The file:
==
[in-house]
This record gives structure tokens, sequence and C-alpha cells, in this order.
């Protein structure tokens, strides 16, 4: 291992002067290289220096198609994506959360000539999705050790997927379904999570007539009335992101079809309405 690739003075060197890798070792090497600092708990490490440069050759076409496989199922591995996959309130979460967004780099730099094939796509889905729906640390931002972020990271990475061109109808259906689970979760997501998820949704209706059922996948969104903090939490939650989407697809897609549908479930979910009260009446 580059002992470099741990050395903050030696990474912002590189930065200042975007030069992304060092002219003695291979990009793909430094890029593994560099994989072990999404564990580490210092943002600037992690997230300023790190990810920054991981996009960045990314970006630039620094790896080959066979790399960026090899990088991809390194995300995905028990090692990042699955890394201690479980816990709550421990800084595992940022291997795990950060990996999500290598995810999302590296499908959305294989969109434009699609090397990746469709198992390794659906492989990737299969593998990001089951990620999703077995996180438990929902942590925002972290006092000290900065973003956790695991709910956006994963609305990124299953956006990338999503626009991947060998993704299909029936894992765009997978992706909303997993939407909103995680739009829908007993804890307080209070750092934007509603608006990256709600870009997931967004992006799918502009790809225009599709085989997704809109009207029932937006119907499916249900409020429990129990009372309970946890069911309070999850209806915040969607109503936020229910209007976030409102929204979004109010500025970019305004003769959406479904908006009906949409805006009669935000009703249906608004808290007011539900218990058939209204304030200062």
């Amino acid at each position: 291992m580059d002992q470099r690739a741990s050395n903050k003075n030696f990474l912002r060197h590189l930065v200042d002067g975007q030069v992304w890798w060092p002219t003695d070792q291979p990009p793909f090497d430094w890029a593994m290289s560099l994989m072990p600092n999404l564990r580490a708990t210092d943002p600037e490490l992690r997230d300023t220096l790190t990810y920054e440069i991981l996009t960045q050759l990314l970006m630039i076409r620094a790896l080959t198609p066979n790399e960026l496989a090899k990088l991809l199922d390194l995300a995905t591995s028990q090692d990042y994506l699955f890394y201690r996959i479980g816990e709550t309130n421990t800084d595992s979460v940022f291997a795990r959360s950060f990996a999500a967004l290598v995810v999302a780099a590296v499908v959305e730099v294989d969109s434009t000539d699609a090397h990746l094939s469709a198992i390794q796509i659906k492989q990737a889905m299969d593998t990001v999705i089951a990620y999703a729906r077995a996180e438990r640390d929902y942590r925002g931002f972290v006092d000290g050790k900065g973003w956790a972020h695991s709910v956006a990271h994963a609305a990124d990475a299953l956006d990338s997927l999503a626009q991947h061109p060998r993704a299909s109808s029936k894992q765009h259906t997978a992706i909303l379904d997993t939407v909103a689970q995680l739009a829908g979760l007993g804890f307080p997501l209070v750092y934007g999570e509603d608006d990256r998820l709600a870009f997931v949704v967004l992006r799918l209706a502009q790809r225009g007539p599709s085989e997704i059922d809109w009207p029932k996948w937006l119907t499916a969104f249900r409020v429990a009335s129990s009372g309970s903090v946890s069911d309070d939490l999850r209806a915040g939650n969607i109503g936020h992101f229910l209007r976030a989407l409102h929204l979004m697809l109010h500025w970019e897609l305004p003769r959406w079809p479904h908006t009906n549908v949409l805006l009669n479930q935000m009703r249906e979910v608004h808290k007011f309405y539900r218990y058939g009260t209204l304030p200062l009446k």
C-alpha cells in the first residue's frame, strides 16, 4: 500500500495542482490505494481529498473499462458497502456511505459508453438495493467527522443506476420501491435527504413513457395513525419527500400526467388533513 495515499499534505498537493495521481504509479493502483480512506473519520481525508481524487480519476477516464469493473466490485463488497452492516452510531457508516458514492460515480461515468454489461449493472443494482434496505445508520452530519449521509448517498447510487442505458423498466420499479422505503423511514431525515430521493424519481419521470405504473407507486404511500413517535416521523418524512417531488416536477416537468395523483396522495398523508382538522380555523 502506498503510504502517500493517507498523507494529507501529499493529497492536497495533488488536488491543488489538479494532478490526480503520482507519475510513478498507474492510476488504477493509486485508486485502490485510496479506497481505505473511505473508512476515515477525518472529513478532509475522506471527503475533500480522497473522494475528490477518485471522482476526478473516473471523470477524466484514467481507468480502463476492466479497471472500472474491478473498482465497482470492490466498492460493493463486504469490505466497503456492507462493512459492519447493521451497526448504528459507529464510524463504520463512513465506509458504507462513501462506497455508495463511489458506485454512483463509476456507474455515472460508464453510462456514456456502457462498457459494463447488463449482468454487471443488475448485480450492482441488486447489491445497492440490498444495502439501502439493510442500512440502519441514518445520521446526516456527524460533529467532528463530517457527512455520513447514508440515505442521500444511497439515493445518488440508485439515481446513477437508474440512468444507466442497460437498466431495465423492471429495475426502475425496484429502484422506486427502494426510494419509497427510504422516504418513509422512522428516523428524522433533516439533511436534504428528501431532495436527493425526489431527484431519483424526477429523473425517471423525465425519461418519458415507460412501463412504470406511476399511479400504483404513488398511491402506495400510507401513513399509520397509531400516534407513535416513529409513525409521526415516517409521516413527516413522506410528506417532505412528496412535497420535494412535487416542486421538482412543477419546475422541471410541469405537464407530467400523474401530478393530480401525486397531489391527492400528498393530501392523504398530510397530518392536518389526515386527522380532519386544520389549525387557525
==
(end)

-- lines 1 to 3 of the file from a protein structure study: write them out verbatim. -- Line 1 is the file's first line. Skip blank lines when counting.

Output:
[in-house]
This record gives structure tokens, sequence and C-alpha cells, in this order.
């Protein structure tokens, strides 16, 4: 291992002067290289220096198609994506959360000539999705050790997927379904999570007539009335992101079809309405 690739003075060197890798070792090497600092708990490490440069050759076409496989199922591995996959309130979460967004780099730099094939796509889905729906640390931002972020990271990475061109109808259906689970979760997501998820949704209706059922996948969104903090939490939650989407697809897609549908479930979910009260009446 580059002992470099741990050395903050030696990474912002590189930065200042975007030069992304060092002219003695291979990009793909430094890029593994560099994989072990999404564990580490210092943002600037992690997230300023790190990810920054991981996009960045990314970006630039620094790896080959066979790399960026090899990088991809390194995300995905028990090692990042699955890394201690479980816990709550421990800084595992940022291997795990950060990996999500290598995810999302590296499908959305294989969109434009699609090397990746469709198992390794659906492989990737299969593998990001089951990620999703077995996180438990929902942590925002972290006092000290900065973003956790695991709910956006994963609305990124299953956006990338999503626009991947060998993704299909029936894992765009997978992706909303997993939407909103995680739009829908007993804890307080209070750092934007509603608006990256709600870009997931967004992006799918502009790809225009599709085989997704809109009207029932937006119907499916249900409020429990129990009372309970946890069911309070999850209806915040969607109503936020229910209007976030409102929204979004109010500025970019305004003769959406479904908006009906949409805006009669935000009703249906608004808290007011539900218990058939209204304030200062």